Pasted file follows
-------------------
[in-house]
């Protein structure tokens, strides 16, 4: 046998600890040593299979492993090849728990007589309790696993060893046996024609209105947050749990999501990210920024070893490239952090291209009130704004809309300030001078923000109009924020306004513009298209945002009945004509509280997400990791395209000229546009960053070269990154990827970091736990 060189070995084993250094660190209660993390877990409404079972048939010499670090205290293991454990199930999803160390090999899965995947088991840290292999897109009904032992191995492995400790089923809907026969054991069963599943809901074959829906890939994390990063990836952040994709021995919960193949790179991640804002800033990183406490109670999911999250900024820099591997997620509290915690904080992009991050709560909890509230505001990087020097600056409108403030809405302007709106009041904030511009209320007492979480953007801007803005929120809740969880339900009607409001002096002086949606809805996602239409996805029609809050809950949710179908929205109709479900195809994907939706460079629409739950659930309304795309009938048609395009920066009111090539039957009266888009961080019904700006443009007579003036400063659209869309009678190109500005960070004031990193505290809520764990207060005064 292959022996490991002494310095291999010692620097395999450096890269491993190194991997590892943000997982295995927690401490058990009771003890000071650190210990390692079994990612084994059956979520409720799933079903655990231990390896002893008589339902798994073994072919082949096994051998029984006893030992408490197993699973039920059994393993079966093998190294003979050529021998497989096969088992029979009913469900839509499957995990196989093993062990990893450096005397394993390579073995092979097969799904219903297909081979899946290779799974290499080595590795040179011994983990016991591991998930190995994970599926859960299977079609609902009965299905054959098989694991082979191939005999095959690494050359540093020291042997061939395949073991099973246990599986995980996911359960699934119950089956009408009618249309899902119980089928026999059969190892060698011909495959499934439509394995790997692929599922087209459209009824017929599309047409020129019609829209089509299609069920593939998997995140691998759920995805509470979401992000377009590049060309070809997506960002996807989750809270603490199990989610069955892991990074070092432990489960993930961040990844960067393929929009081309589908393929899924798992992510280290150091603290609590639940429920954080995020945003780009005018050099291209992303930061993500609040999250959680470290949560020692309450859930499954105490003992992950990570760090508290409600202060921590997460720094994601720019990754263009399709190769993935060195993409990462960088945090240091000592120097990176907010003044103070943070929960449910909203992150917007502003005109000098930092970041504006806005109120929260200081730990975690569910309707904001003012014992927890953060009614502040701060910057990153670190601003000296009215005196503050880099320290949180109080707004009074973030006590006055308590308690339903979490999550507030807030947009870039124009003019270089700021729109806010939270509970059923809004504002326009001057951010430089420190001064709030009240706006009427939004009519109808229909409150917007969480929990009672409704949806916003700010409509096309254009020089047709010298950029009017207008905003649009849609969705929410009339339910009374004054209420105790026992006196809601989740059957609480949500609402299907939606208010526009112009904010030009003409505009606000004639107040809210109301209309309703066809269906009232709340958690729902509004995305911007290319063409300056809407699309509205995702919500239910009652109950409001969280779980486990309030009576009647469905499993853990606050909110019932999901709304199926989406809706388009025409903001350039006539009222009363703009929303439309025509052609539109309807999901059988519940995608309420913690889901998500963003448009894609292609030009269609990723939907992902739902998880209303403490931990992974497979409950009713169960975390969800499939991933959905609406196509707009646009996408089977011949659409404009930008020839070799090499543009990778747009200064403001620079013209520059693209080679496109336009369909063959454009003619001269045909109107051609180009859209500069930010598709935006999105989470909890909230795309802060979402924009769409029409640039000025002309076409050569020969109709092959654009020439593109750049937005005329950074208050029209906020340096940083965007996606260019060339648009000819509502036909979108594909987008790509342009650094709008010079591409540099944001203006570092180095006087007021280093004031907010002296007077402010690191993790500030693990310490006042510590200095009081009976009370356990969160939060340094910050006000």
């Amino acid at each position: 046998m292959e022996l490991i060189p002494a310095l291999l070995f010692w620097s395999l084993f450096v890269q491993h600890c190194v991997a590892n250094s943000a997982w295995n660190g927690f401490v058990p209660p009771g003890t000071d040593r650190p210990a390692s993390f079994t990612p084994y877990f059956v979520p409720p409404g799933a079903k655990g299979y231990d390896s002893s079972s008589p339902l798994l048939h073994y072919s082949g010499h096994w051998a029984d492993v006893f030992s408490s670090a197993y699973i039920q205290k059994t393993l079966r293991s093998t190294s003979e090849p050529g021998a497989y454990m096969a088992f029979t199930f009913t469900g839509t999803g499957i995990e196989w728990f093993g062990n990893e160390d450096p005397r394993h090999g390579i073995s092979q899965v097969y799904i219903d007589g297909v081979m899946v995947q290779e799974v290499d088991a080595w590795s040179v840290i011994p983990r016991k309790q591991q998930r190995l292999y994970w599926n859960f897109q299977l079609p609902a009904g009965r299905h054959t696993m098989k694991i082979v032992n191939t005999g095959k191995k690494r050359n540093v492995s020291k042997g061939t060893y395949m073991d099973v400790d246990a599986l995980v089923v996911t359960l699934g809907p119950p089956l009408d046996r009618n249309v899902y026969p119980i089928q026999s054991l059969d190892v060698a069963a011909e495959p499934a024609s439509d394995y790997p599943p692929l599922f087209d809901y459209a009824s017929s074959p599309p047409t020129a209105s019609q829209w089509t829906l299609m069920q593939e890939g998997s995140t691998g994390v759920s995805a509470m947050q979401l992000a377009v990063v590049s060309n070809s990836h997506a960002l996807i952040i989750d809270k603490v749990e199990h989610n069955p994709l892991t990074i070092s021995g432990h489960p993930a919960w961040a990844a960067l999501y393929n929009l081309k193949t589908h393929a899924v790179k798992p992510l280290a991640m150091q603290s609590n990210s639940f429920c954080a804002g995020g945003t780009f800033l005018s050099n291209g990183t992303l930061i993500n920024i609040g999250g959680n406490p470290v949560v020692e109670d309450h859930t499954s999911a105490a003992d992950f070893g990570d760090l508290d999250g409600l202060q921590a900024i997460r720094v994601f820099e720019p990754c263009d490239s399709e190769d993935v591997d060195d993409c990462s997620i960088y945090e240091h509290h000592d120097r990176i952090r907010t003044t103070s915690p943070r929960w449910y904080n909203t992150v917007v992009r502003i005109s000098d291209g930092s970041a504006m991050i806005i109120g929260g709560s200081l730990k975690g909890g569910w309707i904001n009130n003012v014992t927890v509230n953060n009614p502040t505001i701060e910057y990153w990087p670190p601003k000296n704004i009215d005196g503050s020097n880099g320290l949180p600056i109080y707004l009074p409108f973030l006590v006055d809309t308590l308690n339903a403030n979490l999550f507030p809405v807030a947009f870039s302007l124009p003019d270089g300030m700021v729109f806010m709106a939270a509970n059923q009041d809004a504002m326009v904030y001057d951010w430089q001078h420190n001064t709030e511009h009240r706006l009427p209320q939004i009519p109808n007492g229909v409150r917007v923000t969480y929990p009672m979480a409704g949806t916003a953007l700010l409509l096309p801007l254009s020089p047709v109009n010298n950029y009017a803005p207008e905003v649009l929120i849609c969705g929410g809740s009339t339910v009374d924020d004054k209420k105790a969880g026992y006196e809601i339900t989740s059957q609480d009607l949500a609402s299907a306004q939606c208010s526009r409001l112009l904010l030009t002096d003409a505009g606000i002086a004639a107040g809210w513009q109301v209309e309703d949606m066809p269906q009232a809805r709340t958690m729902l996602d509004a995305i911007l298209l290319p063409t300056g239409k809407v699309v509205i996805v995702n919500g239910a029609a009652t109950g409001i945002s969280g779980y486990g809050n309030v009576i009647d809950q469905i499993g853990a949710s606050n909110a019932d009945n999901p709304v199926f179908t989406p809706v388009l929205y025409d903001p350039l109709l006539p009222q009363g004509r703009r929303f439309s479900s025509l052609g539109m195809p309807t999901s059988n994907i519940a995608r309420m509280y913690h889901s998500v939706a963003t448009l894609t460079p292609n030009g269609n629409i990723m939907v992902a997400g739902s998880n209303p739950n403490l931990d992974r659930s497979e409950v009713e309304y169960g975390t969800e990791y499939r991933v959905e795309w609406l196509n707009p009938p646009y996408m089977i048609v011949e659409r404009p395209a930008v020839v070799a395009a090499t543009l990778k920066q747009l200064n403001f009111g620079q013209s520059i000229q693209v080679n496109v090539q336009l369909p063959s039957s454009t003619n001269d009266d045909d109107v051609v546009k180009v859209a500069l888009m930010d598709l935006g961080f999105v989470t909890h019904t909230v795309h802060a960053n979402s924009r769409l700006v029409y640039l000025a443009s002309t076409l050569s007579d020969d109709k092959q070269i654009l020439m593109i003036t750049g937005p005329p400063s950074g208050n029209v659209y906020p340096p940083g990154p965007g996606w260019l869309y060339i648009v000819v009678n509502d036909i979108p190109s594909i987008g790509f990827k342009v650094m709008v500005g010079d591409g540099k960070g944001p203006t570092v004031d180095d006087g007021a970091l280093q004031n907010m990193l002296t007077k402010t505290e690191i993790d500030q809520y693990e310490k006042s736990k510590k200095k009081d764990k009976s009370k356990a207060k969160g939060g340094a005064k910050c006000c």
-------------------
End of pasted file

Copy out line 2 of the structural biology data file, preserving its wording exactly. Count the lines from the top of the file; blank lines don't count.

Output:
């Protein structure tokens, strides 16, 4: 046998600890040593299979492993090849728990007589309790696993060893046996024609209105947050749990999501990210920024070893490239952090291209009130704004809309300030001078923000109009924020306004513009298209945002009945004509509280997400990791395209000229546009960053070269990154990827970091736990 060189070995084993250094660190209660993390877990409404079972048939010499670090205290293991454990199930999803160390090999899965995947088991840290292999897109009904032992191995492995400790089923809907026969054991069963599943809901074959829906890939994390990063990836952040994709021995919960193949790179991640804002800033990183406490109670999911999250900024820099591997997620509290915690904080992009991050709560909890509230505001990087020097600056409108403030809405302007709106009041904030511009209320007492979480953007801007803005929120809740969880339900009607409001002096002086949606809805996602239409996805029609809050809950949710179908929205109709479900195809994907939706460079629409739950659930309304795309009938048609395009920066009111090539039957009266888009961080019904700006443009007579003036400063659209869309009678190109500005960070004031990193505290809520764990207060005064 292959022996490991002494310095291999010692620097395999450096890269491993190194991997590892943000997982295995927690401490058990009771003890000071650190210990390692079994990612084994059956979520409720799933079903655990231990390896002893008589339902798994073994072919082949096994051998029984006893030992408490197993699973039920059994393993079966093998190294003979050529021998497989096969088992029979009913469900839509499957995990196989093993062990990893450096005397394993390579073995092979097969799904219903297909081979899946290779799974290499080595590795040179011994983990016991591991998930190995994970599926859960299977079609609902009965299905054959098989694991082979191939005999095959690494050359540093020291042997061939395949073991099973246990599986995980996911359960699934119950089956009408009618249309899902119980089928026999059969190892060698011909495959499934439509394995790997692929599922087209459209009824017929599309047409020129019609829209089509299609069920593939998997995140691998759920995805509470979401992000377009590049060309070809997506960002996807989750809270603490199990989610069955892991990074070092432990489960993930961040990844960067393929929009081309589908393929899924798992992510280290150091603290609590639940429920954080995020945003780009005018050099291209992303930061993500609040999250959680470290949560020692309450859930499954105490003992992950990570760090508290409600202060921590997460720094994601720019990754263009399709190769993935060195993409990462960088945090240091000592120097990176907010003044103070943070929960449910909203992150917007502003005109000098930092970041504006806005109120929260200081730990975690569910309707904001003012014992927890953060009614502040701060910057990153670190601003000296009215005196503050880099320290949180109080707004009074973030006590006055308590308690339903979490999550507030807030947009870039124009003019270089700021729109806010939270509970059923809004504002326009001057951010430089420190001064709030009240706006009427939004009519109808229909409150917007969480929990009672409704949806916003700010409509096309254009020089047709010298950029009017207008905003649009849609969705929410009339339910009374004054209420105790026992006196809601989740059957609480949500609402299907939606208010526009112009904010030009003409505009606000004639107040809210109301209309309703066809269906009232709340958690729902509004995305911007290319063409300056809407699309509205995702919500239910009652109950409001969280779980486990309030009576009647469905499993853990606050909110019932999901709304199926989406809706388009025409903001350039006539009222009363703009929303439309025509052609539109309807999901059988519940995608309420913690889901998500963003448009894609292609030009269609990723939907992902739902998880209303403490931990992974497979409950009713169960975390969800499939991933959905609406196509707009646009996408089977011949659409404009930008020839070799090499543009990778747009200064403001620079013209520059693209080679496109336009369909063959454009003619001269045909109107051609180009859209500069930010598709935006999105989470909890909230795309802060979402924009769409029409640039000025002309076409050569020969109709092959654009020439593109750049937005005329950074208050029209906020340096940083965007996606260019060339648009000819509502036909979108594909987008790509342009650094709008010079591409540099944001203006570092180095006087007021280093004031907010002296007077402010690191993790500030693990310490006042510590200095009081009976009370356990969160939060340094910050006000």